As early as 1879 this spot at the corner of Tyuremnaya and Telegrafnaya Streets was owned by Afanasy Yakushev. Until the late 80s of the 19th century it was the city's last quarter before the Stepnaya Square and a field with an Old Siberian Route going through it. The outskirts were not a popular place to live in. According to 1879 census only one merchant lived in the area. Nowadays it is hard to imagine, but back then there were only wooden houses in the area with only one eatery and grocery. Carpenter's workshop was the only "production facility" in the area. In 1883 there also opened Tikhonov's shoe repairman workshop in the Yakushev's house on Telegrafnaya Street.
In 1889 this land plot was owned by an accountant of the Credit Union Ivan YakushOv. Obviously, he was a nephew of Afanasy Yakushev. The spelling difference (Yakushev and Yakushov) should not bother us in this case, because it proves the claim of Ufa historian that the surname is stressed on the last syllable. The problem is that before the introduction of strict spelling rules such surnames could have two spellings. In the case of Yakushev: the correct pronunciation is Yakushyov. That is why in almost all the address calendars of the 1880s it is spelled with "o".
In accordance with 1911 reference books Ivan Yakushev, being a man of considerable age, lived on 10 Malaya Uspenskaya (Engelsa) Street. He was a Board Director of the Credit Union. His elder sons lived in the same house: Aleksandr was an accountant of a governorate treasury, whereas Vladimir was a poruchik (lieutenant) of the 190th Ochakovsky infantry regiment. It follows, thus, that the house on Telegrafnaya Street (judging by the attic it was constructed in 1905) was a tenement building. Unfortunately, we do not know who lived in it. We can't say it for sure, but according to the above mentioned Ufa historian, during the World War I the house was used by the 1st parochial school. Obviously, these were just several groups of students, who came here because of the lack of rooms. The school's official address was 9 Tsentralnaya Street. The unknown author of the project created a brick-style variant of a typical two-storey house with a blunt angle, which is so characteristic of Ufa. In this case the architect paid special attention to the decoration of windows and splendid attics. Among other decoration one may notice only a modest rustication of the building's corners and imitation of denticles under the cornice. The balcony stands out of the building's exterior.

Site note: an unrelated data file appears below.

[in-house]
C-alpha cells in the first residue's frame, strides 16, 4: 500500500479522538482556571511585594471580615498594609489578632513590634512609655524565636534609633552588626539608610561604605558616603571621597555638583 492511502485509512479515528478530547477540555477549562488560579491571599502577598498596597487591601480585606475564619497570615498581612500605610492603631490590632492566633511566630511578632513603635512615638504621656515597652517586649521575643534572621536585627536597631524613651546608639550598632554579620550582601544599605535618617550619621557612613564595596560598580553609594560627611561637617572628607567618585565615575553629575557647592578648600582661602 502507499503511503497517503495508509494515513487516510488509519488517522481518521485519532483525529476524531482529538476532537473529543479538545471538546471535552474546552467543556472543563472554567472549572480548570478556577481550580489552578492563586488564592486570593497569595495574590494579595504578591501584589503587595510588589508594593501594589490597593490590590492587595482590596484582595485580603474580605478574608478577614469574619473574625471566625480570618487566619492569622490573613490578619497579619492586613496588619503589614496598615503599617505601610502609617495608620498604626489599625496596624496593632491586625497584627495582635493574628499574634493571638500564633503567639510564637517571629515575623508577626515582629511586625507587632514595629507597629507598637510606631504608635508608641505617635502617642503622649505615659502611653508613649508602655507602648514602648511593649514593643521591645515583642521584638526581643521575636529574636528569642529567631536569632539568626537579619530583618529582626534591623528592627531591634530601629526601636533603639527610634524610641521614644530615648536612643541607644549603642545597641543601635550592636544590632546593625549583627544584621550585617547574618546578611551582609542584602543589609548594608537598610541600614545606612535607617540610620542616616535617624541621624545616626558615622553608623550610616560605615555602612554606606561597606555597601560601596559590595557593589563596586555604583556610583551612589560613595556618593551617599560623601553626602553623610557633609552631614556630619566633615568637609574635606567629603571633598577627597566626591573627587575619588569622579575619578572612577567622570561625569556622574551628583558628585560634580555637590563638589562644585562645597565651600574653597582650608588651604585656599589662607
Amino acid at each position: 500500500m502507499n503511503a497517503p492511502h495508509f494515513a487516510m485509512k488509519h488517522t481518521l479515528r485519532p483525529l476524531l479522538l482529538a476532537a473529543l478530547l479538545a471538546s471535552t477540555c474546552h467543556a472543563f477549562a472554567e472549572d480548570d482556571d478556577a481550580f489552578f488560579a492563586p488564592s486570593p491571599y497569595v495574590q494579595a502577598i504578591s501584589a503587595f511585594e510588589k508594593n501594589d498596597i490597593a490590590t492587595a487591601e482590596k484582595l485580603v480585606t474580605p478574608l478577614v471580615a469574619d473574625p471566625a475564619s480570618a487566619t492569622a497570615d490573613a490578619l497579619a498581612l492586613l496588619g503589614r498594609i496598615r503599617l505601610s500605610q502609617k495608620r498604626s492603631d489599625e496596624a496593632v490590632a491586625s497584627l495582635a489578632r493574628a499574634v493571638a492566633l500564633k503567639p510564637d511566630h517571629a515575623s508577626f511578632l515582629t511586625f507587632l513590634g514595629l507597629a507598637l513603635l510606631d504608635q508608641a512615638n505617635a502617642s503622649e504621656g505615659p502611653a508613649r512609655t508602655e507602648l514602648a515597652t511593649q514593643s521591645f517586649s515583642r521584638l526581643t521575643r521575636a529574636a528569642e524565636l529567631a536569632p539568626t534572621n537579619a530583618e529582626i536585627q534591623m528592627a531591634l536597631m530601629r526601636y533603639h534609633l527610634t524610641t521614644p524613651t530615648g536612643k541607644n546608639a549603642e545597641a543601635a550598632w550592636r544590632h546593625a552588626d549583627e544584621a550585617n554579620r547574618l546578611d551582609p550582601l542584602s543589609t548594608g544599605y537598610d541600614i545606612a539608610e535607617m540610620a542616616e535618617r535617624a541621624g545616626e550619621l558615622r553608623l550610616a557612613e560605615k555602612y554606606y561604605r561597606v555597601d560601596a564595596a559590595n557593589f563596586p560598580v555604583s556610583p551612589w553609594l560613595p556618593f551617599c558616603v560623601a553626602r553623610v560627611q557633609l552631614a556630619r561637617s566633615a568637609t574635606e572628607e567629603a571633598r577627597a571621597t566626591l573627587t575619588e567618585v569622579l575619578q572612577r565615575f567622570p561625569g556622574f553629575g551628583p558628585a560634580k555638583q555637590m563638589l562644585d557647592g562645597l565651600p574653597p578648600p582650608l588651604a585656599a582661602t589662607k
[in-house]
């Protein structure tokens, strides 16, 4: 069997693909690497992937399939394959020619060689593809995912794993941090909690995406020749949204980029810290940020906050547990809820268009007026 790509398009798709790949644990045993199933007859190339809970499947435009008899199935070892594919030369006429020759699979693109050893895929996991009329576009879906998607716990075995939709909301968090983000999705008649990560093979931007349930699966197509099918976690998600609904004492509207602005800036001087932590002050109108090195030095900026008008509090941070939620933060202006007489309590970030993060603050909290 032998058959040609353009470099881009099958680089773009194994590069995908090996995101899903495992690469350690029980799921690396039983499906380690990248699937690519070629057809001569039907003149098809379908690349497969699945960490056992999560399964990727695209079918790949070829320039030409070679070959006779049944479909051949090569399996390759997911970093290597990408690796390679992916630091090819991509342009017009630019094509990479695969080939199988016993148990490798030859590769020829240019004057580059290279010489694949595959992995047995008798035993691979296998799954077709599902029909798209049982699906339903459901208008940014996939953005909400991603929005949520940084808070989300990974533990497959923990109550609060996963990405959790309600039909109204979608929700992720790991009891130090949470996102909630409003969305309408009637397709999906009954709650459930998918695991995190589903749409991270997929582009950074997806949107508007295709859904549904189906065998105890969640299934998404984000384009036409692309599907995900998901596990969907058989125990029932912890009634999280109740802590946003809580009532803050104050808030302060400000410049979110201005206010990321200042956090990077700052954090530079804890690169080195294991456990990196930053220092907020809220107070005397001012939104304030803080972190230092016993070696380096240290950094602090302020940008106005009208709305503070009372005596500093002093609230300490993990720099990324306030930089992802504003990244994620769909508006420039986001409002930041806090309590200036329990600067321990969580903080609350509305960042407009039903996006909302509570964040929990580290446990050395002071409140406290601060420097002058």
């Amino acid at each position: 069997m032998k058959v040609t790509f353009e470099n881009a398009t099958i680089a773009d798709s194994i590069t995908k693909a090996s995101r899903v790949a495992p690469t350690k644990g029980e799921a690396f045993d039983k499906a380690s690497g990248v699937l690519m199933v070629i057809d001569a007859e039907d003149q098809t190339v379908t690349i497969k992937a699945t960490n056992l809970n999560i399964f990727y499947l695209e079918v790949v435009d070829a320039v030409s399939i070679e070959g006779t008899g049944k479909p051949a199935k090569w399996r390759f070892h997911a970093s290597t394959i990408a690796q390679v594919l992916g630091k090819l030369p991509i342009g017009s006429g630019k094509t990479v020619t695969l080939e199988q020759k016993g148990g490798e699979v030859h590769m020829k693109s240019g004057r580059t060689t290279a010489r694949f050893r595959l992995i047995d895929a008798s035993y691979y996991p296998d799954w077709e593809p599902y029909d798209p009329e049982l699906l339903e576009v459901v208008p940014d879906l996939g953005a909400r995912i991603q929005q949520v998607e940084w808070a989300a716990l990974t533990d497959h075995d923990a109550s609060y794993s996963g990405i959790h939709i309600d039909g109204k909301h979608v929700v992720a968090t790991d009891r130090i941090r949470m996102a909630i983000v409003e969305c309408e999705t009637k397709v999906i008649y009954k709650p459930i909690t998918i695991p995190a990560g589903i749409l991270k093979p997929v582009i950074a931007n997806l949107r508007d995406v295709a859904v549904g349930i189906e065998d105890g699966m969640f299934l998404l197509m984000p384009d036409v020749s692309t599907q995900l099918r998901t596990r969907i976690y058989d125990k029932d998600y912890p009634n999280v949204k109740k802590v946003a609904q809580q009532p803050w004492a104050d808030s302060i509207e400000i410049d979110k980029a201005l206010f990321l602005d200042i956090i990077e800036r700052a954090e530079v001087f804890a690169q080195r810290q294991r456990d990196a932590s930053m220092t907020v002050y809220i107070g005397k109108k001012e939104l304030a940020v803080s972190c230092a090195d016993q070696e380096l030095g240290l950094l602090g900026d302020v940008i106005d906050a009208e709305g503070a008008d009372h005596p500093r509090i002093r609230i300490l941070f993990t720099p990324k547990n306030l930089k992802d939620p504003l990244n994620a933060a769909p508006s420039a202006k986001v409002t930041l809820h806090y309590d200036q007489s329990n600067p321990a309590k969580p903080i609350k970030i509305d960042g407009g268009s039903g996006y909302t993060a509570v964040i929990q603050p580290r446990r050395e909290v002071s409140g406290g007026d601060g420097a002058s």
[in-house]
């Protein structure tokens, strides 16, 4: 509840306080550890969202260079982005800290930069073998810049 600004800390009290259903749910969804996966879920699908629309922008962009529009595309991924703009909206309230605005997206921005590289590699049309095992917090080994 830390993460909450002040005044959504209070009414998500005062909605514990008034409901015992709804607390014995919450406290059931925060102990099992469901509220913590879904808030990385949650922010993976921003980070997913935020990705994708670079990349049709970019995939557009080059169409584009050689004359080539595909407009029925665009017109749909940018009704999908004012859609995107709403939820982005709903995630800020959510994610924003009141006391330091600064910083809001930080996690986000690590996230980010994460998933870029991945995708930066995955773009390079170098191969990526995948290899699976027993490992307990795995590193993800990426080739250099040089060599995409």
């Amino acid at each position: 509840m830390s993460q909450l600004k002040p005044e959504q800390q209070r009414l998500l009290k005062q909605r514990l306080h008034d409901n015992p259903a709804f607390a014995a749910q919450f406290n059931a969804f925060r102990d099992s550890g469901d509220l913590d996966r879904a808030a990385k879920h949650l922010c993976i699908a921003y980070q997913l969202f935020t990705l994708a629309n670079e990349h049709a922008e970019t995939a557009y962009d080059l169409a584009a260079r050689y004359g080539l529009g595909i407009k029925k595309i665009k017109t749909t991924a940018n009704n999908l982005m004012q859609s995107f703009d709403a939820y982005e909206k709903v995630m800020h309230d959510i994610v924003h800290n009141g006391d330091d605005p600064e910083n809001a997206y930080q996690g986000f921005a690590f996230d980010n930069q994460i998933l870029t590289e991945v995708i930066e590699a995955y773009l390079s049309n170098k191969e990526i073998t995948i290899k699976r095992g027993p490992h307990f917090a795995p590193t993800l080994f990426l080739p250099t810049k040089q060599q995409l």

For a long time the building was used by the pharmaceutical authorities. Later it was supplemented with the Republican Center for Prevention and Control of AIDS and Infective Disease. Unfortunately, for many years the central entrance and the balcony were closed with screens.